Narrated by John Krasinski (“13 Hours: The Secret Soldiers of Benghazi,” NBC’s “The Office,” “Amazon’s “Jack Ryan”), Disneynature’s new True Life Adventure film “Born In China” takes an epic journey into the wilds of China where few people have ever ventured. Following the stories of three animal families, the film transports audiences to some of the most extreme environments on Earth to witness some of the most intimate moments ever captured in a nature film. A doting panda bear mother guides her growing baby as she begins to explore and seek independence. A two-year-old golden monkey who feels displaced by his new baby sister joins up with a group of free-spirited outcasts. And a mother snow leopard—an elusive animal rarely caught on camera—faces the very real drama of raising her two cubs in one of the harshest and most unforgiving environments on the planet. Featuring stunning, never-before-seen imagery, the film navigates China’s vast terrain—from the frigid mountains to the heart of the bamboo forest—on the wings of red-crowned cranes, seamlessly tying the extraordinary tales together. Opening in U.S. theaters on Earth Day 2017, “Born in China” is directed by accomplished Chinese filmmaker Lu Chuan, and produced by Disney’s Roy Conli and renowned nature filmmakers Brian Leith and Phil Chapman.
PANDA – Revered in China, the panda is endangered—there are only 1,864 living in the wild according to a 2014 census. Filmmakers captured stunning imagery of a mother panda and her cub as they interacted in the Sichuan Wolong National Nature Reserve, which is located in the Sichuan province in central China. “YaYa is a first-time mom,” says Chapman. “She doesn’t know for sure how to raise this rambunctious little cub. But from the moment she’s born, Mom falls in love with her— hook, line and sinker. Big time. She has the cuddliest, cutest, sweetest, most beautiful little ball of fluff on the planet as her first baby—she can’t possibly stop fussing over her—loving, cuddling, licking and smothering MeiMei with love.”
RED-CROWNED CRANES – With an array of animals coming together in “Born in China,” director Lu Chuan wanted to tie it together in a magical, mythical manner. Enter the red-crowned crane. “Thecrane is a symbolic, spiritual animal,” says the director. “There is an ancient belief that the crane delivers the soul to a new place. It completes the circle of life.” Filmmakers ventured to the Zhalong wetlands and Yancheng Coastal wetlands to film the cranes—beautiful birds with snow-white plumage, dramatic black markings and iconic red crowns. The film spotlights the migration of the bird, its ever-changing habitat and the distance it travels as the seasons change. According to cinematographer Paul Stewart, getting up close to the birds was easier than he expected. “They are very nervous birds,” says Stewart. “When we wanted to get close to film the birds with their chicks, we were very cautious because we didn’t want to disturb a rare species like this.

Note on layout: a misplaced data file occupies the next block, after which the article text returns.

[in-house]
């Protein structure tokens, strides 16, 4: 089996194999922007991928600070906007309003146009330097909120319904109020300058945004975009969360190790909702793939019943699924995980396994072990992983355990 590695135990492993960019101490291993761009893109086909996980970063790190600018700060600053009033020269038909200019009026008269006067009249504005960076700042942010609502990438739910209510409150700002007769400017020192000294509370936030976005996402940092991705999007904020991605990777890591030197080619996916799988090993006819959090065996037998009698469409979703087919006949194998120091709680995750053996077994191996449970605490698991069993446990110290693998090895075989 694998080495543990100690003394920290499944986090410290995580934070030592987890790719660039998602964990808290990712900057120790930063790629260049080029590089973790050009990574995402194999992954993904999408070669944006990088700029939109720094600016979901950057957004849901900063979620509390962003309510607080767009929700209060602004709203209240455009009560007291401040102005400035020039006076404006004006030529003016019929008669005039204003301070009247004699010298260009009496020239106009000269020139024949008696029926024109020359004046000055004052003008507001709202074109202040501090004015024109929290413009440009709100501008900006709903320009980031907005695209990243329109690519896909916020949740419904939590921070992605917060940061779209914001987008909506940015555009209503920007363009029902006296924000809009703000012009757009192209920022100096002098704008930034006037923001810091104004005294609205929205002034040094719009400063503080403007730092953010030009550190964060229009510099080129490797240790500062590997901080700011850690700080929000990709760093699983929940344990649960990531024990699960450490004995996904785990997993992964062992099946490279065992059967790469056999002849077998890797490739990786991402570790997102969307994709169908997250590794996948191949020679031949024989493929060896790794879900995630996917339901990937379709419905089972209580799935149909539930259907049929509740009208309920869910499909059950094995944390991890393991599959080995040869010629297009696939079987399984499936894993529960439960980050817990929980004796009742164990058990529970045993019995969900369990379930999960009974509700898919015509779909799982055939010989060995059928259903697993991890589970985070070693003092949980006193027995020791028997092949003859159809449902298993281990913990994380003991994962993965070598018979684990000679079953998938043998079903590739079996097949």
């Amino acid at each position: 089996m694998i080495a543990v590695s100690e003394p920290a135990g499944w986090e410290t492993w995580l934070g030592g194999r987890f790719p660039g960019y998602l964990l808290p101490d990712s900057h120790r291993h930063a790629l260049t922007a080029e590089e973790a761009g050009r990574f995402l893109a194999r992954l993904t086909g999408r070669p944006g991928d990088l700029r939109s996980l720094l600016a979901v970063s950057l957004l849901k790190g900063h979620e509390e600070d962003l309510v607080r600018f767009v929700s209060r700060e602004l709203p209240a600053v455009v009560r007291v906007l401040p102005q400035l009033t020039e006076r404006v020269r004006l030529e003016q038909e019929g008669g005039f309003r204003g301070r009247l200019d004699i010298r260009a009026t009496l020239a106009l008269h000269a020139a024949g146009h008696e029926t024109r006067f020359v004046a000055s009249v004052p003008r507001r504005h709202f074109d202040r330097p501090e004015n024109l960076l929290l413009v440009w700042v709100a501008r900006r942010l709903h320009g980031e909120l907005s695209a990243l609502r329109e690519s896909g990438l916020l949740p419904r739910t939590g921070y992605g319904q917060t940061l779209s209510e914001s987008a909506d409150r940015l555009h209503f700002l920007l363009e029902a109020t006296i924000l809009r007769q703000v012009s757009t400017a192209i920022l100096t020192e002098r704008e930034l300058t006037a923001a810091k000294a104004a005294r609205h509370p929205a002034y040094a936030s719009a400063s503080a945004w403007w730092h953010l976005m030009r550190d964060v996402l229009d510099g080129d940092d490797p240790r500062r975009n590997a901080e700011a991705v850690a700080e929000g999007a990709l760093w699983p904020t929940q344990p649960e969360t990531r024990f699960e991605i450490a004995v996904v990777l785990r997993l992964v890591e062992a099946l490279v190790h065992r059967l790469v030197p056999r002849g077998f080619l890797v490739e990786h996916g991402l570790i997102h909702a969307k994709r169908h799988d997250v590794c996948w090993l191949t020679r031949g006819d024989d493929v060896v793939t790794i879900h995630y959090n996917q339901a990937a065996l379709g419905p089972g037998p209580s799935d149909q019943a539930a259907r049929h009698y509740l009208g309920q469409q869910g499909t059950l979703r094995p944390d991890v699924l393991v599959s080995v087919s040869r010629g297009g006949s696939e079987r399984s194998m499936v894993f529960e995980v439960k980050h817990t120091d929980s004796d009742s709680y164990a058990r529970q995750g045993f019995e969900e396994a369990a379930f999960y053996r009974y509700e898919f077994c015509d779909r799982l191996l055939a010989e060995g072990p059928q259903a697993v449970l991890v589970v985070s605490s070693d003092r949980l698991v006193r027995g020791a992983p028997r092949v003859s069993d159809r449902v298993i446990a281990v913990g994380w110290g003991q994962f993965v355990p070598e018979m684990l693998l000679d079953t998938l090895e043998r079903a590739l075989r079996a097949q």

We were delighted that they accepted our presence and allowed us a rare glimpse of their lives with their chicks.”
SNOW LEOPARD – China’s Qinghai Plateau, the highest mountain plateau on Earth, is home to the stunning and elusive show leopard. Experts estimate that there as few as 4,000 snow leopards left in Central Asia’s high mountains—though their hard-to-reach habitat and phenomenal ability to disappear make it difficult to gauge. The film features a snow leopard mother—likely a first-time mom—struggling to take care of her cubs—and herself.
CHIRU – The migration of these revered creatures washes across the mountain plains of Western China like an ocean tide. Every spring, thousands of female chiru bid adieu to the males and make an epic journey en route to the legendary Zhouonai Lake in the remote uplands of the Qinghai Plateau. There, they welcome new calves. Mothers and newborns bond and practice essential skills—like walking—before making the long trek home. “They take on what is perhaps the most difficult migration of any animal anywhere to give birth by this lake,” says field director Ben Wallis. “Nobody knows why, exactly, but the tradition is breathtaking to witness.”
Fewer than 75,000 chiru remain on the planet, due to generations of poaching, which inspired director Lu Chuan to make the award-winning film “Mountain Patrol” in 2004. “It’s a story about a Tibetan mountain patrol team who protect chiru from the illegal poachers,” says the director.
GOLDEN SNUB-NOSED MONKEYS – In the mountain valleys of central China, near the Yangtze River in the Shennongjia Forest, thousands of golden snub-nosed monkeys can be spotted—they swing branch to branch in deciduous broadleaf trees, snack on lichens and insects, and raise their families within well-organized troops. “These particular animals live in dense social groups,” says producer Brian Leith. “We were able to identify family groups quite early and get to know individuals.” Filmmakers initially planned to feature the first year of a monkey’s life. After capturing hours of footage of newborn monkeys, searching for the right, compelling story, filmmakers noticed a youngster who had recently welcomed a new baby sister. “TaoTao’s life is turned upside down when his family turns its collective back on this young monkey—who previously was the center of attention,” says producer Roy Conli. “He no longer understands how he fits into his family or his troop.” Ultimately, filmmakers found that TaoTao’s story was almost an extension of the panda’s story. “He illustrates what happens to a youngster in the wild when Mom stops fussing so much,” says producer Phil Chapman.
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